It was built opposite of the way I wanted to be built. I wanted comically broad shoulders that funneled into a narrow waist. (What can I say, I watched a lot of anime.) I never wanted to be bodybuilder, or random blobs of muscle.

I didn’t know it at the time, but building an x-physique (as I now call it) was my problem. I looked like Spielberg’s E.T., and I didn’t want to. I would have done anything to solve my problem. I was solution apathetic. If there was a pill that would have changed my body overnight, I would have taken the pill.

Powerlifting and x-physiques

Let’s return to something I mentioned earlier.

Logic says the only reason to go on a powerlifting program is if you (a) share the same powerlifting “problem,” or (b) have a problem that will be solved as side-effect of solving the powerlifting “problem.”

Do I share the same problem as powerlifters? No. As mentioned, I didn’t care about squatting, benching, and deadlifting. To me, it didn’t matter how I fixed my body, as long as I fixed my body.

Onto the second part… Would my problem be solved as a side-effect of chasing the solution to the powerlifting problem? In other words, if I set my inner Death Star towards getting as strong as possible on the squat, bench, and dead, would I end up with an x-physique?

The answer is no. Not many x-physiques are built as a byproduct of bettering the big three and only the big three, especially if you have a skinny-fat body as a starting point.

Two problems with Starting Strength

I have to take a few steps back, for context. Starting Strength is the frame of reference, more so than “bettering the big three.” But my point still stands. Starting Strength won’t build many x-physiques.

Having a broad, thick, and muscular back is arguably the most important aspect of an x-physique. The back responds best to upper-body pulling exercises (like chin-ups and rows), but there isn’t even one single upper-body pulling exercise in Starting Strength.

Also, most skinny-fat dudes have whack chest proportions. Their lower-chest holds most of their muscle mass, as opposed to their upper-chest. Given this, most skinny-fat dudes need to focus on growing their upper-chest. Unfortunately, the flat bench press prioritizes the lower chest. (Read more on this here.)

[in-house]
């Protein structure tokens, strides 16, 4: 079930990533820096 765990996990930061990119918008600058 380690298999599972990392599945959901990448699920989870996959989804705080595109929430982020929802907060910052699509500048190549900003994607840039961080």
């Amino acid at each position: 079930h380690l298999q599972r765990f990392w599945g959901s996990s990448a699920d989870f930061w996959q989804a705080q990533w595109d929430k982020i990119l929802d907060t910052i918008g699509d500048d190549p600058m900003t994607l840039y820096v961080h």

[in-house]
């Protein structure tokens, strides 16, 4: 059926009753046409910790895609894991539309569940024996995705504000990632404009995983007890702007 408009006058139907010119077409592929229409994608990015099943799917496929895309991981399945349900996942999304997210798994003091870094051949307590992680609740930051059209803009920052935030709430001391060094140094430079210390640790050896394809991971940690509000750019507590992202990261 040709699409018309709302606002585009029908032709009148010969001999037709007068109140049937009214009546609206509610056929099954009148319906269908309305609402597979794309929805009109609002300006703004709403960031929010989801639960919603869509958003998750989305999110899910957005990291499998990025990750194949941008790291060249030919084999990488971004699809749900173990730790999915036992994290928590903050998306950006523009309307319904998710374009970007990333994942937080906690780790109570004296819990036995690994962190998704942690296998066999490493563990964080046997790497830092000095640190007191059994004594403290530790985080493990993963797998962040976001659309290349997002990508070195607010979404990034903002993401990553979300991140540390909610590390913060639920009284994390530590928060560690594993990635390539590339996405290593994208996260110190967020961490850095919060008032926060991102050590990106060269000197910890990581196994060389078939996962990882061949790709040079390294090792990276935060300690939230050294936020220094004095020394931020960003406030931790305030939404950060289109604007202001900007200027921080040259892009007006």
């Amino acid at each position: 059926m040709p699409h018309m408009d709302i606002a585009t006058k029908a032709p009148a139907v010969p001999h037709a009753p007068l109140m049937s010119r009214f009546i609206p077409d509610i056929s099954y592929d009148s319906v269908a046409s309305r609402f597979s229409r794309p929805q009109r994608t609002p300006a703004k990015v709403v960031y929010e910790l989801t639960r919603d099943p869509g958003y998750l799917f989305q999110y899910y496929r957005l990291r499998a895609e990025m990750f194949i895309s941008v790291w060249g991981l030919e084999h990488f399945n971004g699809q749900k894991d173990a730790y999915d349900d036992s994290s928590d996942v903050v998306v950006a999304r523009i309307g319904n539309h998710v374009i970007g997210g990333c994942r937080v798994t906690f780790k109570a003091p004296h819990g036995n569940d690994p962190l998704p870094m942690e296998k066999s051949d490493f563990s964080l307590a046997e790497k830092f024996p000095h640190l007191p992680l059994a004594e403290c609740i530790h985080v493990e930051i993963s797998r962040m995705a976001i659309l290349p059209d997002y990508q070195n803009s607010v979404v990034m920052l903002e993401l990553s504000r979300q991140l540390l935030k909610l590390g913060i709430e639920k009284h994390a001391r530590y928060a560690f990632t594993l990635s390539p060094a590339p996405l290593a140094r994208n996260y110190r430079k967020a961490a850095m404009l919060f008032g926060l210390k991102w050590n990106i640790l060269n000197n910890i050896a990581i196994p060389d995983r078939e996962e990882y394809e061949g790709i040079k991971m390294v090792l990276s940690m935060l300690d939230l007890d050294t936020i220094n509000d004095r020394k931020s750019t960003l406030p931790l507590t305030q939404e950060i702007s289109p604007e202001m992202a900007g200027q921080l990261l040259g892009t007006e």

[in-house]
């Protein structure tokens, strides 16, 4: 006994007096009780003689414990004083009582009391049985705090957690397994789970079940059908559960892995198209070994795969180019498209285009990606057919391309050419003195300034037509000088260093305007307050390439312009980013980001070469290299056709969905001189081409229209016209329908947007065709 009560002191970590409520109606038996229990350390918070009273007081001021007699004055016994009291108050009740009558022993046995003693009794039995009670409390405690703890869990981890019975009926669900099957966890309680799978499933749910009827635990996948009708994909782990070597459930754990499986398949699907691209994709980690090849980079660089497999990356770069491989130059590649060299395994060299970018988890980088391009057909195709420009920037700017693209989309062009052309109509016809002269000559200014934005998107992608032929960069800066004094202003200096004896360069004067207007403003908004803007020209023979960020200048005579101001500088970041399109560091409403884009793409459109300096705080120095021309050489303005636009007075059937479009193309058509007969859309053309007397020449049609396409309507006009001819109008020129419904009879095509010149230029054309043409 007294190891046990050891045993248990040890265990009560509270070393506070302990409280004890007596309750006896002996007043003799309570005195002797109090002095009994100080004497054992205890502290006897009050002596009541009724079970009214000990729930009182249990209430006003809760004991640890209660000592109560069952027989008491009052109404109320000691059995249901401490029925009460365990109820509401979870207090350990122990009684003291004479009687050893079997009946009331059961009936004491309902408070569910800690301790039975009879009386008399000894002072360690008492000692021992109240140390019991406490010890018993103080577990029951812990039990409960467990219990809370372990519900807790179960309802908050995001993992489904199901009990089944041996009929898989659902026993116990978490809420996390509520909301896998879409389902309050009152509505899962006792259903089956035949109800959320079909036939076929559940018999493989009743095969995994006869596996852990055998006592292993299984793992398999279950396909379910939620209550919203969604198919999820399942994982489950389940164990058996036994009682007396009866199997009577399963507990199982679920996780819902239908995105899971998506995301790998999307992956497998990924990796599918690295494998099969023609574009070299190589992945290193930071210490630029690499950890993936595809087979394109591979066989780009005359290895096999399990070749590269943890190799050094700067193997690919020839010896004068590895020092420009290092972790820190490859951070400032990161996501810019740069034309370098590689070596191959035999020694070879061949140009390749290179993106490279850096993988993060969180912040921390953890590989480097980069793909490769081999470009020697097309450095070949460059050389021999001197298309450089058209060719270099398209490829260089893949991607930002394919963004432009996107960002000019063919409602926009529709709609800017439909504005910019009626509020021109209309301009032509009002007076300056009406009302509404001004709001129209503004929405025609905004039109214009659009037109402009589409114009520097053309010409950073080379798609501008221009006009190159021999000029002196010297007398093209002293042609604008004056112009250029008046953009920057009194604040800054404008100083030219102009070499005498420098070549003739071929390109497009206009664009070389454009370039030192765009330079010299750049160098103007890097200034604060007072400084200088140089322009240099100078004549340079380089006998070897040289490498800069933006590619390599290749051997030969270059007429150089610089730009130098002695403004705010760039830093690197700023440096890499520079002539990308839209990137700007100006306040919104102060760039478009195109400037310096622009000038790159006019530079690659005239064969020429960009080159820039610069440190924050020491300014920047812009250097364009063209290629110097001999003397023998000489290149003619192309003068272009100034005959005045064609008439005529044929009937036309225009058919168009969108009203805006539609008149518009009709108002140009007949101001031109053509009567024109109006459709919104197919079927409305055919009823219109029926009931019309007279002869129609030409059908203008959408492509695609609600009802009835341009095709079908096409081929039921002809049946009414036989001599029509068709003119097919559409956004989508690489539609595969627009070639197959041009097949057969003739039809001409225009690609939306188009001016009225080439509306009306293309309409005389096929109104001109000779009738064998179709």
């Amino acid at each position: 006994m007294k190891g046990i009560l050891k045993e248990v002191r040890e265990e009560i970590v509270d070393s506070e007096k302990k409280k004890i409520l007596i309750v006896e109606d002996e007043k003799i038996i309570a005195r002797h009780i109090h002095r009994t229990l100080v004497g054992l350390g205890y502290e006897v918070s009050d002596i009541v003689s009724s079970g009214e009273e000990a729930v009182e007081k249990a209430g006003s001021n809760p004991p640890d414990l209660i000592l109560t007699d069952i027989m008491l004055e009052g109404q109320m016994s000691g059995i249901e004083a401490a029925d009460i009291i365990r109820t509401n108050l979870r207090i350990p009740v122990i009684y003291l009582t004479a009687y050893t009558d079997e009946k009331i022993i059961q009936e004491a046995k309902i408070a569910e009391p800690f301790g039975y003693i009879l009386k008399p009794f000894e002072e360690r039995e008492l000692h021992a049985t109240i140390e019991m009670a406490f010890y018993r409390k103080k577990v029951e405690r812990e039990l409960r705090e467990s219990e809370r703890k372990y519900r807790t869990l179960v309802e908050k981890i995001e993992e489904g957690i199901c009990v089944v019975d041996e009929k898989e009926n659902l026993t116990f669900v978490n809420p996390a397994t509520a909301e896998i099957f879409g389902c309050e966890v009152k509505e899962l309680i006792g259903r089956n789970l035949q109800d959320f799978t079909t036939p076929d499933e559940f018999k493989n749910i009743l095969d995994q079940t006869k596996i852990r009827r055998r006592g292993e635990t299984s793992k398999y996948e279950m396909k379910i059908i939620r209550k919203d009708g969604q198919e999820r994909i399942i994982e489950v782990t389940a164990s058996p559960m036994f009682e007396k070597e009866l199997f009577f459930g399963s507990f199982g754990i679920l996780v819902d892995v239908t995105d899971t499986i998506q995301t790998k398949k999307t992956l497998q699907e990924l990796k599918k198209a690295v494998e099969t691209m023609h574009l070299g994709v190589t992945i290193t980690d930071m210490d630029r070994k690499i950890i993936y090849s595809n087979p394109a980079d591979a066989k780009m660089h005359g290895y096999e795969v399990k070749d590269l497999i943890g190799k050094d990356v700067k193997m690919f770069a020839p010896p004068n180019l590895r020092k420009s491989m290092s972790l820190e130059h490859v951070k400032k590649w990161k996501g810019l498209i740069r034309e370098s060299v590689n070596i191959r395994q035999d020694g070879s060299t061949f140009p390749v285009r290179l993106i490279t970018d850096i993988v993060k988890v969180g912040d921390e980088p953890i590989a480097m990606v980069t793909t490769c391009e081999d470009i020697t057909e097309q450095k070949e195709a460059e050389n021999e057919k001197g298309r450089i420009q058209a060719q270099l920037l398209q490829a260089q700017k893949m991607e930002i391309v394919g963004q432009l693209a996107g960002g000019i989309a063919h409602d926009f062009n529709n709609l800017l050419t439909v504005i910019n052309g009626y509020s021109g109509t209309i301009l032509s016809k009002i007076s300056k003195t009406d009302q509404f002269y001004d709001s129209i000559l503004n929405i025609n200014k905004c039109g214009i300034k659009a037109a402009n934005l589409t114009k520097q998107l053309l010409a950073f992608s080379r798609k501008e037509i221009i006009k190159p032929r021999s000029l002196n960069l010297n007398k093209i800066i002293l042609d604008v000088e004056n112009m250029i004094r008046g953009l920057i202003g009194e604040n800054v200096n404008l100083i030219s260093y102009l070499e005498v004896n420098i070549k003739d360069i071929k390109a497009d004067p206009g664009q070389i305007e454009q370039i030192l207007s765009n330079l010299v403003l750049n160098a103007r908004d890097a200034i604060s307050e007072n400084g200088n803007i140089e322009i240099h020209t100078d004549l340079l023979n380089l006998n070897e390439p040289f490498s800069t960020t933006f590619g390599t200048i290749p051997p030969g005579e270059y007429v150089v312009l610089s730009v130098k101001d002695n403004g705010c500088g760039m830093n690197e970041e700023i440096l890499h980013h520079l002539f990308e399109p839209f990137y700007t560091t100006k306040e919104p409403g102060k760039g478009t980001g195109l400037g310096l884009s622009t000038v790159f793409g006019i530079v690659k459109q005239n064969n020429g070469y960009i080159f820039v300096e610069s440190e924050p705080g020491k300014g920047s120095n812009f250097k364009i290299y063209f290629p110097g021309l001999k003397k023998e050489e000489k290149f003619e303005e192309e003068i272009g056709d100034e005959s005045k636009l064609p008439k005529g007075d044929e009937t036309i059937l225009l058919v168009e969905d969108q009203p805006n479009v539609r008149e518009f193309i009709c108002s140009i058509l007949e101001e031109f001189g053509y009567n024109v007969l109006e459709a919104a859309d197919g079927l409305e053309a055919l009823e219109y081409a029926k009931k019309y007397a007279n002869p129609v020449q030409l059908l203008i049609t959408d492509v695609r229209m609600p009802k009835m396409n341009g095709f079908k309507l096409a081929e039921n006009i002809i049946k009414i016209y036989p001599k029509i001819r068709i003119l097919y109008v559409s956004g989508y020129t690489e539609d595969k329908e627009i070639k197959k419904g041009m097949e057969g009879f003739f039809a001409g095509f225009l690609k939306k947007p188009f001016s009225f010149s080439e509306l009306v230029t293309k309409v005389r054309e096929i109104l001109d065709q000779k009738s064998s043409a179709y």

Why I wouldn’t do Starting Strength

The one mega super awesome unfathomable reason I wouldn’t do Starting Strength again (nor would I recommend Starting Strength to skinny-fat noobs) is because the problem Starting Strength is designed to solve is NOT our problem.

Doing Starting Strength if you want to build an x-physique is sort of like saying, “You want to be good at baseball? Sweet. Well, here, grab this golf club. Go to the driving range every day for the next six months. Work on your swing. I’m sure you’ll be able to hit Blyleven’s curve afterwards.”

Only minor differences

Starting Strength is a flat-blade screwdriver. Works excellent for slotted screws. But I’m a crosshead screw, which means I need a cross-recess screwdriver. They are different, but, In the end, there are more similarities between the two than there are differences.

The solution to my problem is similar to the solution to the powerlifting problem.

Half (more than half, really) of Starting Strength is exactly what you need if you wanna build an x-physique: you need to get strong, especially if you’re a noob. You just have to get strong on the exercises that’ll increase the odds of an x-physique output.

Farting Strength

I’m not creating this divide between me and Starting Strength for publicity, nor am I trying to be a genius and reinvent the wheel. In other words, I’m ssooooooo not afraid to steal the  programming principles that create Starting Strength‘s infrastructure for my own diabolical use.

If you happen to be a skinny-fat noob and you were thinking of going on Starting Strength, here’s something you should know.

I created a mod of Starting Strength. A program that’s designed to be a little more skinny-fat (and x-physique) friendly. You can check it out here.

Trying to lose fat, build muscle, and build a body you’re proud of?

Maybe you’re a little lost right now.

Maybe you don’t have much motivation.

Maybe you don’t what program or diet to use.

I don’t know…

But what I do know is this:

Everything you need is inside of you.

You’re capable of more than know.

You just have to open your eyes.

My weekly column can help.

Just a small little honest note from me sent every Sunday.

Unless I’m hungover.

And then it comes Monday.

What I’m trying to say is that it’ll come Monday.

(These weekly columns don’t get posted to the site.)